Recent Storms

I’ve been thinking about recent storms that battered the Central Coast with high winds, twenty-five-foot swells, six-foot tides, and copious amounts of rain. I’ve lived in the Monterey Bay region all my life and witnessed many big storms and the damage they have caused to buildings, roads, and infrastructure, but I must admit this latest occurrence was the most dramatic I’ve ever seen. While the rainfall was well below record totals, the storm surge and high tides looked unreal as they coalesced into tsunami-like waves and hurricane conditions.

The old Capitola Wharf, a Central Coast icon, had breaking waves cresting over its decking, loosening pilings, and ripping out heavy, wooded guardrails, which became battering rams that slammed into village businesses and homes. An entire section of wharf was washed away when a carom of water from an adjacent bluff joined with a massive wave, blowing the structure apart in seconds. The natural forces created were profound.

In Seacliff, waves further demolished the Cement Ship, causing the relic to sink deeper into the shifting sands, disappearing altogether at the tide’s high-water mark. Streets were flooded in the Rio Del Mar Flats, and the scoured beaches were left with truckloads of logs and debris, flushed from the mountain watersheds and carried down by muddy creeks and swollen streams.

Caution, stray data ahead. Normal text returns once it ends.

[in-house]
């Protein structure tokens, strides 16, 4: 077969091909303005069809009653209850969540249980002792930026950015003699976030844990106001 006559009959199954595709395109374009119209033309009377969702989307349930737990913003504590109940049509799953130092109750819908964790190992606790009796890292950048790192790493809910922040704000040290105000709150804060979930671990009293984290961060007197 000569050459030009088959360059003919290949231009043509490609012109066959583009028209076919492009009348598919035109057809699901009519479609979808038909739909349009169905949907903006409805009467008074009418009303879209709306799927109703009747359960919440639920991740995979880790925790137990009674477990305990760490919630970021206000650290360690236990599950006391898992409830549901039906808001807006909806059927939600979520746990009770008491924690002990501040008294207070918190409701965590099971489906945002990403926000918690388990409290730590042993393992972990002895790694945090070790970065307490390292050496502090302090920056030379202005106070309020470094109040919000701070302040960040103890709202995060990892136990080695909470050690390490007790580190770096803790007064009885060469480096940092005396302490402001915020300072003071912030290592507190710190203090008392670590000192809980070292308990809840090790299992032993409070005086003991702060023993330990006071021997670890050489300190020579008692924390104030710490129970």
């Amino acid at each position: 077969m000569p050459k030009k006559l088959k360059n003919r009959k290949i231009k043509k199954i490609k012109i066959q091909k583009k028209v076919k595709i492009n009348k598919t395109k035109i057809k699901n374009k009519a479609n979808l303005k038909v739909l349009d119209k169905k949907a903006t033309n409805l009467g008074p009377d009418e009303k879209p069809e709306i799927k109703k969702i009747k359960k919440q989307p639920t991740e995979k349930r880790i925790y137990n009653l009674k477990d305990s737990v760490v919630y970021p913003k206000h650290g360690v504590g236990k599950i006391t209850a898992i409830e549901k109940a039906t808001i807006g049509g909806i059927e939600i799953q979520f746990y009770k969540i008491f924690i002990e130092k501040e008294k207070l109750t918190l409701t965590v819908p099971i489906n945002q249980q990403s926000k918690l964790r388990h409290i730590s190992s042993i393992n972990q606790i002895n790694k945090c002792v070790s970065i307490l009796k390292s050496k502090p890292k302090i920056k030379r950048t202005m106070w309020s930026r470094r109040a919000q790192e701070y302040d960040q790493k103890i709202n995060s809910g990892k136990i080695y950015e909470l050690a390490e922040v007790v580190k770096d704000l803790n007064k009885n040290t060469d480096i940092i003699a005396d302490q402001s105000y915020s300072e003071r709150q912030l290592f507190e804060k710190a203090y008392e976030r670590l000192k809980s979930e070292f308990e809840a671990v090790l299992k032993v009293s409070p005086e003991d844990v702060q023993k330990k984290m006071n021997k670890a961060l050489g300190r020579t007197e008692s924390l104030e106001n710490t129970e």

Damages were in the millions, prompting a trip from the President to declare a Federal Disaster area. Of course, it cost the taxpayers a few of those millions to pay for helicopters, planes, motorcades, Secret Service, and extra security. Perhaps Mr. Biden could have stayed in DC and sent the cost of his cross-country sojourn directly to some of the storm sufferers.

Politics aside, what struck me about the storms was that the damage they caused was almost entirely done to human undertakings. Mother Nature absorbed the tempest just fine. In fact, the storms helped the various ecological niches that rely on heavy rains and high winds. Downed trees become habitats. Swollen rivers turn into clear-water conduits for salmon. Large waves churn up the tide pools. Sediments washed from the land give rise to food-chain bacteria in the kelp forests and beyond.

The native Ohlone witnessed many storms like the ones we experienced last month. When they slammed into the coast, the natives would simply move away from the shore and seek higher ground1. If a village was swept away, they could quickly erect new huts and continue their hunter-gatherer activities as soon as the sun dried things out. Big storms were always a harbinger of a bountiful spring.

Let us all hope that precept holds true this coming year.

Photo credits: Buzz Anderson

1 Five Hundred Moons, Chapter 10

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  1. Sandra

    Nice work covering the devestating storms.

    • Buzz Anderson

      Thanks for reading!

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